I would be remiss if I didn't include a Dabney Coleman movie in this list somewhere... am I right? I just like saying his name, "DABNEY COLEMAN." What a great name... Cloak & Dagger - a cool movie, but don't remember the whole story. It always stuck with me, though, because it's all about a lonely little kid who has an imaginary friend based on one of his secret agent toys - "Jack Flack." "Jack Flack" and the little boy, Davey's, neglectful father are both played by Dabney. In a classic case of '80's logic, Davey somehow intercepts US military secrets that have been concealed in an innocent Atari game cartridge (WARNING - BLATANT PRODUCT PLACEMENT!). Jack Flack helps Davey outwit and elude some nasty Soviet spies, until Davey's Dad gets his act together. As a G.I. Joe nut back then, who was always wrapped up in all those imaginary adventures, I was always enamored with this movie. And speaking of G.I. Joe...

Random Quote - Davey: "Jack Flack always escapes!"


The Boy Who Could Fly (1986)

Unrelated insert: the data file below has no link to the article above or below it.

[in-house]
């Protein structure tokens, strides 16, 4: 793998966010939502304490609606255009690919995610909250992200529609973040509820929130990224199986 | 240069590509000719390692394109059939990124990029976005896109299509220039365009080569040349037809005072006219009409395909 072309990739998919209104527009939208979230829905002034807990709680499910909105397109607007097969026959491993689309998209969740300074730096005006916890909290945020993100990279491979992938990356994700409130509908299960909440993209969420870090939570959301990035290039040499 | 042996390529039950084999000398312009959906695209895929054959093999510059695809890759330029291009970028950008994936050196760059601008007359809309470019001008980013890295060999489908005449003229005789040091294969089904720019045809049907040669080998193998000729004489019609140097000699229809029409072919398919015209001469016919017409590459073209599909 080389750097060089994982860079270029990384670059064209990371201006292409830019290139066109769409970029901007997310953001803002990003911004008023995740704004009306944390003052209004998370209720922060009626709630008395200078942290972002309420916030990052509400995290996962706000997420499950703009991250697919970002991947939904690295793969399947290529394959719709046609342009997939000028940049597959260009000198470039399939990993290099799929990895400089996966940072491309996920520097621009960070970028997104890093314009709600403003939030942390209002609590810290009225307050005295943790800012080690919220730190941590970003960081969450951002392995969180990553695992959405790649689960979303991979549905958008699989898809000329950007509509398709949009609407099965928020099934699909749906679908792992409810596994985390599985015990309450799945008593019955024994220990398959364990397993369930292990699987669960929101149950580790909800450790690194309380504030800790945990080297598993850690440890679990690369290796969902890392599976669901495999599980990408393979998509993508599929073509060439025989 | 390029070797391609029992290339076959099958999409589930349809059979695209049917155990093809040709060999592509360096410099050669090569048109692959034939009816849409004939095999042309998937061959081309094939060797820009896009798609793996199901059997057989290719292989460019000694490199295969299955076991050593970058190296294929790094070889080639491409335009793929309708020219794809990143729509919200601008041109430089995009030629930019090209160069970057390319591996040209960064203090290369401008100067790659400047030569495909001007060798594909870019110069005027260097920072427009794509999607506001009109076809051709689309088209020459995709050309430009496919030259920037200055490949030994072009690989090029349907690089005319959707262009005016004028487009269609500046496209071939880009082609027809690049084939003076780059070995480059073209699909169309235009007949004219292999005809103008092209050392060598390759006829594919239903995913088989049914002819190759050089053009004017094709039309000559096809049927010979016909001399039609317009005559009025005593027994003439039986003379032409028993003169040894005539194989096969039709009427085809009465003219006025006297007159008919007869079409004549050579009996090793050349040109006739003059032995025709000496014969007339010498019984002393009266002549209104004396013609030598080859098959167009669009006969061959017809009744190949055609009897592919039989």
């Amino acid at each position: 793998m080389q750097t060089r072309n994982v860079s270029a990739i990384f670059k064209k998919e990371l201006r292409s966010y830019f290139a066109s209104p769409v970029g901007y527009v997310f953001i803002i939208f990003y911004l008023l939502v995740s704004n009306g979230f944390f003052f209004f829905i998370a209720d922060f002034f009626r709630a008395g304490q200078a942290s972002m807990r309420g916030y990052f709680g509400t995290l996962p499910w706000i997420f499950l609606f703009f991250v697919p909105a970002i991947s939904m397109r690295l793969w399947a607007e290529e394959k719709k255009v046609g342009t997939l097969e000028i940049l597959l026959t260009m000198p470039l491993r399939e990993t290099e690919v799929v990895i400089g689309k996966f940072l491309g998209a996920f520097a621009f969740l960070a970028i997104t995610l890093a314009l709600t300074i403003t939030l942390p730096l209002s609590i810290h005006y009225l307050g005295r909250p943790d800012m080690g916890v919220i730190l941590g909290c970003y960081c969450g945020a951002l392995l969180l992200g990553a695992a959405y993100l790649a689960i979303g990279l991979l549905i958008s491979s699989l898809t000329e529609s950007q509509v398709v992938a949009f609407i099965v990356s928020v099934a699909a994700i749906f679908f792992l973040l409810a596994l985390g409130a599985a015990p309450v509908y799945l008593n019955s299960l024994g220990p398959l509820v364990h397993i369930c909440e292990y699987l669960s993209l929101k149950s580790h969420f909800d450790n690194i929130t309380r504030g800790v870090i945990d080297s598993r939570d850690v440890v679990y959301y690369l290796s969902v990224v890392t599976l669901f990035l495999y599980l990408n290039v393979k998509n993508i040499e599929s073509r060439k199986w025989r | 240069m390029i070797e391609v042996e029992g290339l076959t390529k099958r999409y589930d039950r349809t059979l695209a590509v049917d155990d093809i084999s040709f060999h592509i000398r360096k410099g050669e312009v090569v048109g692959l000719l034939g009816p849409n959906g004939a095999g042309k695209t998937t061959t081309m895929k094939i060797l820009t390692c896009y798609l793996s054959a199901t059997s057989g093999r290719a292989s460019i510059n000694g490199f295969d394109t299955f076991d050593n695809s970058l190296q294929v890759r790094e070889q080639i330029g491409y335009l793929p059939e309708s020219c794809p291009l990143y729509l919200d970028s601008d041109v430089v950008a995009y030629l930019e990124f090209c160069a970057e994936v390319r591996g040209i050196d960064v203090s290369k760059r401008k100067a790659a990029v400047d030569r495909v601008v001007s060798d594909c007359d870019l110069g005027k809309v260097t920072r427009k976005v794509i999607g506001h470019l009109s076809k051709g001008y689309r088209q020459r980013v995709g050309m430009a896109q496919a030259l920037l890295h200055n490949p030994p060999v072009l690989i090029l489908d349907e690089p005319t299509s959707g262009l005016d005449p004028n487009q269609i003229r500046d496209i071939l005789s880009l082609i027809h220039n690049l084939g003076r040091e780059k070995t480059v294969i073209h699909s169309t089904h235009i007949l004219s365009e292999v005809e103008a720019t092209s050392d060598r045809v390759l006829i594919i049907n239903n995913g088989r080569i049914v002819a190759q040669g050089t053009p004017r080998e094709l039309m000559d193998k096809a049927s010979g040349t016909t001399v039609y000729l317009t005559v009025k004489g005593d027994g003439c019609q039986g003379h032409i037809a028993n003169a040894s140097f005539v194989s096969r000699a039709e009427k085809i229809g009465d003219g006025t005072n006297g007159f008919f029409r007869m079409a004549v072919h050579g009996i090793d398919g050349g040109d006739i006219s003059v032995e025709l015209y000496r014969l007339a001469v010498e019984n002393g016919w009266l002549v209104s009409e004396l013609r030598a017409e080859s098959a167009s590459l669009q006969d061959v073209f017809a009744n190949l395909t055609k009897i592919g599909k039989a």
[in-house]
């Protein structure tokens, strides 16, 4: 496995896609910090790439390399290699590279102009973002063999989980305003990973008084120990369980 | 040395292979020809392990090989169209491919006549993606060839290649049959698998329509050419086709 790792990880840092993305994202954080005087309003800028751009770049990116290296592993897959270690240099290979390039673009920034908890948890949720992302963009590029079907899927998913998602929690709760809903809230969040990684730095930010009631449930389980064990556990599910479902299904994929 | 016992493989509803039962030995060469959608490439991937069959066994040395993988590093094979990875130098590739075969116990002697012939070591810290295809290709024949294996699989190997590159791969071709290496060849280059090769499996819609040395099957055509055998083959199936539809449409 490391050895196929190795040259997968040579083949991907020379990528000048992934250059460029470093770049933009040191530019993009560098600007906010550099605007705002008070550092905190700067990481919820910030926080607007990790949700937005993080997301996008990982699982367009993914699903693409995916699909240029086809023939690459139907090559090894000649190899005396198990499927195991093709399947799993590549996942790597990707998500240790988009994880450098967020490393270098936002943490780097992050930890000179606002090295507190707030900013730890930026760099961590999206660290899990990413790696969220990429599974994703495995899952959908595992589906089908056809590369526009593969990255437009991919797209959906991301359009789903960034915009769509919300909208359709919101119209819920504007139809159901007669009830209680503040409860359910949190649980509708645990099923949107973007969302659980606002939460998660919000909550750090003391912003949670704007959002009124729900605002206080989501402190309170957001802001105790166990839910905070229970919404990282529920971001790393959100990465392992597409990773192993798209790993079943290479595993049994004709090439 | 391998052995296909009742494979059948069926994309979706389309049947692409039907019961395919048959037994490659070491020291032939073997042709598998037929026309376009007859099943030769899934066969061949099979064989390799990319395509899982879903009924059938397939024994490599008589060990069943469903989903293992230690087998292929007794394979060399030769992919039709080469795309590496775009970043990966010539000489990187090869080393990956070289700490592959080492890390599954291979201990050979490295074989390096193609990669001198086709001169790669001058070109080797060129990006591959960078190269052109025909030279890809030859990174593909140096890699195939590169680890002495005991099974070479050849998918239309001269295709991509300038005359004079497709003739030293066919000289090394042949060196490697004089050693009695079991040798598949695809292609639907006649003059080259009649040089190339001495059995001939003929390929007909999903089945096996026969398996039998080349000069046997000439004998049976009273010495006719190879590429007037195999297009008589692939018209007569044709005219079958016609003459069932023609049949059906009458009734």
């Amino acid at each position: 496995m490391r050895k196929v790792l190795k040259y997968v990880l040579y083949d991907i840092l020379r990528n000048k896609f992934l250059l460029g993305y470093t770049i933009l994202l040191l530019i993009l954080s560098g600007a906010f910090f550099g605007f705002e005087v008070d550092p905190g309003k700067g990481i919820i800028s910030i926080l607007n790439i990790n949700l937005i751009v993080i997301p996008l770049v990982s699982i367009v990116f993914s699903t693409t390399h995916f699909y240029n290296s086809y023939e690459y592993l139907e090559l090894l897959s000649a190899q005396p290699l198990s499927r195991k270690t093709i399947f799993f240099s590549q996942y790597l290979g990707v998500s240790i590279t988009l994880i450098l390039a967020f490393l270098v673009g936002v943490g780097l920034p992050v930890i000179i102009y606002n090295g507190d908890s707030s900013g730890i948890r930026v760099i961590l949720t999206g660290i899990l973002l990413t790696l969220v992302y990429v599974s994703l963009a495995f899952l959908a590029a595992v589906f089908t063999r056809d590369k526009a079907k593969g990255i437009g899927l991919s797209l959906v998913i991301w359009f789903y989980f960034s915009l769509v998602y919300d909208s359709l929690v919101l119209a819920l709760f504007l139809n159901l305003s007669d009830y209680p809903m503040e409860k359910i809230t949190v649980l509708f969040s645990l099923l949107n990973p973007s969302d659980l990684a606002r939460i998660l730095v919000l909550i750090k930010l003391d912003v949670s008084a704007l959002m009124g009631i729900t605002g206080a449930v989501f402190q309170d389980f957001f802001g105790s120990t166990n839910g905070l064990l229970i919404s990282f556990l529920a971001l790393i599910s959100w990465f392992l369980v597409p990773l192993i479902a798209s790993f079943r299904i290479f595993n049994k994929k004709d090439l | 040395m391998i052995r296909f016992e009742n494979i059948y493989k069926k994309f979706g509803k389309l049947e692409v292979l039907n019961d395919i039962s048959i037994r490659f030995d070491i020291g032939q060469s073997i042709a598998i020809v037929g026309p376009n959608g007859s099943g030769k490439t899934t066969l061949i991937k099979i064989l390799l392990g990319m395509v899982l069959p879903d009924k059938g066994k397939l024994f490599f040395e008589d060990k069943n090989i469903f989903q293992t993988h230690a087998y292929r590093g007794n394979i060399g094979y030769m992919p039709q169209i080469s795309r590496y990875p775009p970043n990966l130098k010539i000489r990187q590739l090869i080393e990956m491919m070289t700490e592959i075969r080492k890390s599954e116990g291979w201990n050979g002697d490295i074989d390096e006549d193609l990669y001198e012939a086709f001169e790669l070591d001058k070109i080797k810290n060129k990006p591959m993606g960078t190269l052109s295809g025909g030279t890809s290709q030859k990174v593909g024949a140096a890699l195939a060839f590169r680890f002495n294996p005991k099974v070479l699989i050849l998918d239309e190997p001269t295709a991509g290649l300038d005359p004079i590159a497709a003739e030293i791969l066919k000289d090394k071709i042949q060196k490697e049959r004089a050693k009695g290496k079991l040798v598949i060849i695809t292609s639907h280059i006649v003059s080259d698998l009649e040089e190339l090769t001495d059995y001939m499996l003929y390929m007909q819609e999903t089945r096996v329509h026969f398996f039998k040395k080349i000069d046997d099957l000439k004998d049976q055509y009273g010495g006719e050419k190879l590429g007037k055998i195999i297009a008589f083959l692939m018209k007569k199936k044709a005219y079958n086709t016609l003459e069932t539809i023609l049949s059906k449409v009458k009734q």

Uh, yeah. This movie is all about a lonely girl befriending an autistic boy who lives next door and is obsessed with flying. By the end of the movie, he flies. That's the movie. I think she also falls in love with him. Yadda Yadda. But what I truly love about this movie is the subplot featuring her little brother, Louis, played by a young Fred Savage. That's right, baby. Louis is a HUGE G.I. Joe fan. He's got them all, lined up, posed all around his room. Every scene, he's got handfuls of them. He even sets up a cemetary in the backyard for them (what boy in the '80's didn't bury their action figures at one point or another? We were a morbid generation, we, the last to experience the final gasps of the Cold War... The subplot involves Louis trying to ride his Big Wheel (Oh God, I love all this '80's stuff!) around the block, only he keeps getting beat up by the neighborhood bully and his knuckle-dragging throng. Each time he tries, he has to rebuild his destroyed Big Wheel, and try a different strategy. When he finally does it, with a pimped-out ride that would make Xzibit jealous, and the bullies get their karmic desserts... it's just awesome. Watch the movie just for Fred Savage. And G.I. Joe.